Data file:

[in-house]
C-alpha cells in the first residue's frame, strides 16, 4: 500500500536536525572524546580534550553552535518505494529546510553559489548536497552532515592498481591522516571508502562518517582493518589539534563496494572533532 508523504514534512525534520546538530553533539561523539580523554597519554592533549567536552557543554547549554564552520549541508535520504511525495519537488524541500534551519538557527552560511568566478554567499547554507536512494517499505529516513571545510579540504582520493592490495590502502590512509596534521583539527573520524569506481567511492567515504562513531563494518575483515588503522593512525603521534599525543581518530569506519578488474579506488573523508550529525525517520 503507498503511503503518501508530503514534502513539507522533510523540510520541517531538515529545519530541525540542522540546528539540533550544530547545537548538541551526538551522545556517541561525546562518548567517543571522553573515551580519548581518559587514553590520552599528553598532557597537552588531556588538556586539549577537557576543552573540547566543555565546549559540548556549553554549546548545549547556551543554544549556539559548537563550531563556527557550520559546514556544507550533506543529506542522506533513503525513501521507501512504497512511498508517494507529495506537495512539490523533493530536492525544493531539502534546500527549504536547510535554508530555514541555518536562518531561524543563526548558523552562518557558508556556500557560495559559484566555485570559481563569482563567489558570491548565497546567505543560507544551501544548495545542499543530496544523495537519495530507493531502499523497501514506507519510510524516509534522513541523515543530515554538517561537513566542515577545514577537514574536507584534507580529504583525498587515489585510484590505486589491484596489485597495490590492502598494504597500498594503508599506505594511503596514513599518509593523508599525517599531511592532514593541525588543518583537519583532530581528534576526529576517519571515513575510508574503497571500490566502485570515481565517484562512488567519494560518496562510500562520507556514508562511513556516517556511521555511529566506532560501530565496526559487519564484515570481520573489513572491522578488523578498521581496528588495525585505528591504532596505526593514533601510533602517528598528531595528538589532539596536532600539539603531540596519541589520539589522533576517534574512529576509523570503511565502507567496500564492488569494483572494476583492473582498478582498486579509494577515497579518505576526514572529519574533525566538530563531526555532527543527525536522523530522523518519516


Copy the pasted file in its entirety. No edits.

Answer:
[in-house]
C-alpha cells in the first residue's frame, strides 16, 4: 500500500536536525572524546580534550553552535518505494529546510553559489548536497552532515592498481591522516571508502562518517582493518589539534563496494572533532 508523504514534512525534520546538530553533539561523539580523554597519554592533549567536552557543554547549554564552520549541508535520504511525495519537488524541500534551519538557527552560511568566478554567499547554507536512494517499505529516513571545510579540504582520493592490495590502502590512509596534521583539527573520524569506481567511492567515504562513531563494518575483515588503522593512525603521534599525543581518530569506519578488474579506488573523508550529525525517520 503507498503511503503518501508530503514534502513539507522533510523540510520541517531538515529545519530541525540542522540546528539540533550544530547545537548538541551526538551522545556517541561525546562518548567517543571522553573515551580519548581518559587514553590520552599528553598532557597537552588531556588538556586539549577537557576543552573540547566543555565546549559540548556549553554549546548545549547556551543554544549556539559548537563550531563556527557550520559546514556544507550533506543529506542522506533513503525513501521507501512504497512511498508517494507529495506537495512539490523533493530536492525544493531539502534546500527549504536547510535554508530555514541555518536562518531561524543563526548558523552562518557558508556556500557560495559559484566555485570559481563569482563567489558570491548565497546567505543560507544551501544548495545542499543530496544523495537519495530507493531502499523497501514506507519510510524516509534522513541523515543530515554538517561537513566542515577545514577537514574536507584534507580529504583525498587515489585510484590505486589491484596489485597495490590492502598494504597500498594503508599506505594511503596514513599518509593523508599525517599531511592532514593541525588543518583537519583532530581528534576526529576517519571515513575510508574503497571500490566502485570515481565517484562512488567519494560518496562510500562520507556514508562511513556516517556511521555511529566506532560501530565496526559487519564484515570481520573489513572491522578488523578498521581496528588495525585505528591504532596505526593514533601510533602517528598528531595528538589532539596536532600539539603531540596519541589520539589522533576517534574512529576509523570503511565502507567496500564492488569494483572494476583492473582498478582498486579509494577515497579518505576526514572529519574533525566538530563531526555532527543527525536522523530522523518519516